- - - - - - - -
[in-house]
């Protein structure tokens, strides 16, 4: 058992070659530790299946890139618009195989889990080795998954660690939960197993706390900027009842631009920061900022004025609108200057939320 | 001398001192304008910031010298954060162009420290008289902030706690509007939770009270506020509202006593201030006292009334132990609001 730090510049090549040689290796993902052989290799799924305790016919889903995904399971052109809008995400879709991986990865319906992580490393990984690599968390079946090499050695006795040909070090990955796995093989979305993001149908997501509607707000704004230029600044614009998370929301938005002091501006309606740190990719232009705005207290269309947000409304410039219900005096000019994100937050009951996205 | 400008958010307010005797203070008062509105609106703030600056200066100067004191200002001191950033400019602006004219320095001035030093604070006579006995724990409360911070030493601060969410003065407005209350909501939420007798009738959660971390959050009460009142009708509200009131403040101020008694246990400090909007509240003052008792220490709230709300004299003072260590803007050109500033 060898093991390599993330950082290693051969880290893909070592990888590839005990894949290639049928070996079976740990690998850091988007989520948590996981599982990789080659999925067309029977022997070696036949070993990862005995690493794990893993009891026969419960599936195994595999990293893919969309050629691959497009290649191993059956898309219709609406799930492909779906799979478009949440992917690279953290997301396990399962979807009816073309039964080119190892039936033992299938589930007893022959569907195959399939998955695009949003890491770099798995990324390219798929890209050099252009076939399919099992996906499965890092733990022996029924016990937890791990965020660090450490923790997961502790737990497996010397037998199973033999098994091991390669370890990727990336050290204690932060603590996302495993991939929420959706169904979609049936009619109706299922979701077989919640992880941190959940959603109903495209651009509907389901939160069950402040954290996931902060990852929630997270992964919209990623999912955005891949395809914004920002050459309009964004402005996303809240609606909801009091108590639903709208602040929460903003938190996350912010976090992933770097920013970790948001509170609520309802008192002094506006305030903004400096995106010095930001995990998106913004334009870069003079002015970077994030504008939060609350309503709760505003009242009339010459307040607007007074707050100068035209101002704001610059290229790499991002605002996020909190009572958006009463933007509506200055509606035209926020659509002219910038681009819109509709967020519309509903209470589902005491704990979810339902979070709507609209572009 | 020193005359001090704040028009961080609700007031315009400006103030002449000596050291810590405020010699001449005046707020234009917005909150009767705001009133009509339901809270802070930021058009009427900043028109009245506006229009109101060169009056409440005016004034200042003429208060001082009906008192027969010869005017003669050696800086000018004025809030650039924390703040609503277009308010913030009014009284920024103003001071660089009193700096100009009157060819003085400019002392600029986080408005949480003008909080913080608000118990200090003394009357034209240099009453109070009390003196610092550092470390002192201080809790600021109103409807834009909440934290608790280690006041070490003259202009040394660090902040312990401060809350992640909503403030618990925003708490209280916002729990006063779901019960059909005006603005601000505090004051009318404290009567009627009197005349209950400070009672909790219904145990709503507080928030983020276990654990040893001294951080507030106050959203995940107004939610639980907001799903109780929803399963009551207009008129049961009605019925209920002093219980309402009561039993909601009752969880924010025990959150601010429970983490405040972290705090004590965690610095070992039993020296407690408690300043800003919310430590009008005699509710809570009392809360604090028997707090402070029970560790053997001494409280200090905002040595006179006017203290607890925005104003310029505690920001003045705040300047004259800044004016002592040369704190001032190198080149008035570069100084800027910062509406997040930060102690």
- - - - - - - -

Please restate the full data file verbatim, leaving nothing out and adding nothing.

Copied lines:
[in-house]
């Protein structure tokens, strides 16, 4: 058992070659530790299946890139618009195989889990080795998954660690939960197993706390900027009842631009920061900022004025609108200057939320 | 001398001192304008910031010298954060162009420290008289902030706690509007939770009270506020509202006593201030006292009334132990609001 730090510049090549040689290796993902052989290799799924305790016919889903995904399971052109809008995400879709991986990865319906992580490393990984690599968390079946090499050695006795040909070090990955796995093989979305993001149908997501509607707000704004230029600044614009998370929301938005002091501006309606740190990719232009705005207290269309947000409304410039219900005096000019994100937050009951996205 | 400008958010307010005797203070008062509105609106703030600056200066100067004191200002001191950033400019602006004219320095001035030093604070006579006995724990409360911070030493601060969410003065407005209350909501939420007798009738959660971390959050009460009142009708509200009131403040101020008694246990400090909007509240003052008792220490709230709300004299003072260590803007050109500033 060898093991390599993330950082290693051969880290893909070592990888590839005990894949290639049928070996079976740990690998850091988007989520948590996981599982990789080659999925067309029977022997070696036949070993990862005995690493794990893993009891026969419960599936195994595999990293893919969309050629691959497009290649191993059956898309219709609406799930492909779906799979478009949440992917690279953290997301396990399962979807009816073309039964080119190892039936033992299938589930007893022959569907195959399939998955695009949003890491770099798995990324390219798929890209050099252009076939399919099992996906499965890092733990022996029924016990937890791990965020660090450490923790997961502790737990497996010397037998199973033999098994091991390669370890990727990336050290204690932060603590996302495993991939929420959706169904979609049936009619109706299922979701077989919640992880941190959940959603109903495209651009509907389901939160069950402040954290996931902060990852929630997270992964919209990623999912955005891949395809914004920002050459309009964004402005996303809240609606909801009091108590639903709208602040929460903003938190996350912010976090992933770097920013970790948001509170609520309802008192002094506006305030903004400096995106010095930001995990998106913004334009870069003079002015970077994030504008939060609350309503709760505003009242009339010459307040607007007074707050100068035209101002704001610059290229790499991002605002996020909190009572958006009463933007509506200055509606035209926020659509002219910038681009819109509709967020519309509903209470589902005491704990979810339902979070709507609209572009 | 020193005359001090704040028009961080609700007031315009400006103030002449000596050291810590405020010699001449005046707020234009917005909150009767705001009133009509339901809270802070930021058009009427900043028109009245506006229009109101060169009056409440005016004034200042003429208060001082009906008192027969010869005017003669050696800086000018004025809030650039924390703040609503277009308010913030009014009284920024103003001071660089009193700096100009009157060819003085400019002392600029986080408005949480003008909080913080608000118990200090003394009357034209240099009453109070009390003196610092550092470390002192201080809790600021109103409807834009909440934290608790280690006041070490003259202009040394660090902040312990401060809350992640909503403030618990925003708490209280916002729990006063779901019960059909005006603005601000505090004051009318404290009567009627009197005349209950400070009672909790219904145990709503507080928030983020276990654990040893001294951080507030106050959203995940107004939610639980907001799903109780929803399963009551207009008129049961009605019925209920002093219980309402009561039993909601009752969880924010025990959150601010429970983490405040972290705090004590965690610095070992039993020296407690408690300043800003919310430590009008005699509710809570009392809360604090028997707090402070029970560790053997001494409280200090905002040595006179006017203290607890925005104003310029505690920001003045705040300047004259800044004016002592040369704190001032190198080149008035570069100084800027910062509406997040930060102690």